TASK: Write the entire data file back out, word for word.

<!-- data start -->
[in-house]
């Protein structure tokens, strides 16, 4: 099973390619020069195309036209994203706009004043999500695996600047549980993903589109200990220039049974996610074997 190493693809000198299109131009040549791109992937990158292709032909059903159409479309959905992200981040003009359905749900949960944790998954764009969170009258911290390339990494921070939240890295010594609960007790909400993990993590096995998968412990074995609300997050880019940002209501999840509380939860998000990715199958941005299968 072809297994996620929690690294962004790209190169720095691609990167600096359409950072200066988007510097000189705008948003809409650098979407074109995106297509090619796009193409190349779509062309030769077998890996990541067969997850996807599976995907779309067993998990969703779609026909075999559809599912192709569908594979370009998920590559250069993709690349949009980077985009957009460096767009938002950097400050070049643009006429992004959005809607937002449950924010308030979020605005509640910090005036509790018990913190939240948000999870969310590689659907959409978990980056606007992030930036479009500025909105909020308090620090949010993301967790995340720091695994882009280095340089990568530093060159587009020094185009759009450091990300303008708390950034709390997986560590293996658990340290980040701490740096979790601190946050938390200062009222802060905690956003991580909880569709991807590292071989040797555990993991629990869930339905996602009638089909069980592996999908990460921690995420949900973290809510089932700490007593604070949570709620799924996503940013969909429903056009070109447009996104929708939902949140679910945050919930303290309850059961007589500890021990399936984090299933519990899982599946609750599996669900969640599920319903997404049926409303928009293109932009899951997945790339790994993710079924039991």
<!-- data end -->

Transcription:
[in-house]
């Protein structure tokens, strides 16, 4: 099973390619020069195309036209994203706009004043999500695996600047549980993903589109200990220039049974996610074997 190493693809000198299109131009040549791109992937990158292709032909059903159409479309959905992200981040003009359905749900949960944790998954764009969170009258911290390339990494921070939240890295010594609960007790909400993990993590096995998968412990074995609300997050880019940002209501999840509380939860998000990715199958941005299968 072809297994996620929690690294962004790209190169720095691609990167600096359409950072200066988007510097000189705008948003809409650098979407074109995106297509090619796009193409190349779509062309030769077998890996990541067969997850996807599976995907779309067993998990969703779609026909075999559809599912192709569908594979370009998920590559250069993709690349949009980077985009957009460096767009938002950097400050070049643009006429992004959005809607937002449950924010308030979020605005509640910090005036509790018990913190939240948000999870969310590689659907959409978990980056606007992030930036479009500025909105909020308090620090949010993301967790995340720091695994882009280095340089990568530093060159587009020094185009759009450091990300303008708390950034709390997986560590293996658990340290980040701490740096979790601190946050938390200062009222802060905690956003991580909880569709991807590292071989040797555990993991629990869930339905996602009638089909069980592996999908990460921690995420949900973290809510089932700490007593604070949570709620799924996503940013969909429903056009070109447009996104929708939902949140679910945050919930303290309850059961007589500890021990399936984090299933519990899982599946609750599996669900969640599920319903997404049926409303928009293109932009899951997945790339790994993710079924039991």